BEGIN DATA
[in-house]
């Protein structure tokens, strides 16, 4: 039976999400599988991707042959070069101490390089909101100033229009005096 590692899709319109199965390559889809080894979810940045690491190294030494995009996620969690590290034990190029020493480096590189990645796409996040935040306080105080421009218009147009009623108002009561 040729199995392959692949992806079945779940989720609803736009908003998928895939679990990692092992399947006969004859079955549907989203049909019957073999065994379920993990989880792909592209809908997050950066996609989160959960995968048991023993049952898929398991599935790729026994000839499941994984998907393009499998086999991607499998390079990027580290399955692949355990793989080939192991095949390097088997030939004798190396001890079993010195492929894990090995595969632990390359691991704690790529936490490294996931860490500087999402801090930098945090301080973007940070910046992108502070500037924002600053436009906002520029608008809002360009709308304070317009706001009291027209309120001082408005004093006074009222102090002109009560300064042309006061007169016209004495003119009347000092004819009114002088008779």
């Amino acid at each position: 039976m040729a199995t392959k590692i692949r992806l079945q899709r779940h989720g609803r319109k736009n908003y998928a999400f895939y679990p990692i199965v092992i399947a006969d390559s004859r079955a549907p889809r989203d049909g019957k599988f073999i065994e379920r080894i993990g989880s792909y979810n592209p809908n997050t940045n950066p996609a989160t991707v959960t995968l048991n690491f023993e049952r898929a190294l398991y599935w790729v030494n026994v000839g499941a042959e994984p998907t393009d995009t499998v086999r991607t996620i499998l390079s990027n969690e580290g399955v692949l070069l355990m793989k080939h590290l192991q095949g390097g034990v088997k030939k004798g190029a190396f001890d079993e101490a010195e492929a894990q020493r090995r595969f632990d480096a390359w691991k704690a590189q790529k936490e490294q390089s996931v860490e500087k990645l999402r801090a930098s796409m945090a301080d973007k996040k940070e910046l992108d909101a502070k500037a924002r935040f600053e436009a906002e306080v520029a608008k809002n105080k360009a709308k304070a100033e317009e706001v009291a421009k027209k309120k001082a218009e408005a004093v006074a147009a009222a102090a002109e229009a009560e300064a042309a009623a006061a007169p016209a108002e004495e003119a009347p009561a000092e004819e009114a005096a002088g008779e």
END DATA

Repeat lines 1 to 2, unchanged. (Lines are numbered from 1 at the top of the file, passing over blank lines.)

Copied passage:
[in-house]
């Protein structure tokens, strides 16, 4: 039976999400599988991707042959070069101490390089909101100033229009005096 590692899709319109199965390559889809080894979810940045690491190294030494995009996620969690590290034990190029020493480096590189990645796409996040935040306080105080421009218009147009009623108002009561 040729199995392959692949992806079945779940989720609803736009908003998928895939679990990692092992399947006969004859079955549907989203049909019957073999065994379920993990989880792909592209809908997050950066996609989160959960995968048991023993049952898929398991599935790729026994000839499941994984998907393009499998086999991607499998390079990027580290399955692949355990793989080939192991095949390097088997030939004798190396001890079993010195492929894990090995595969632990390359691991704690790529936490490294996931860490500087999402801090930098945090301080973007940070910046992108502070500037924002600053436009906002520029608008809002360009709308304070317009706001009291027209309120001082408005004093006074009222102090002109009560300064042309006061007169016209004495003119009347000092004819009114002088008779």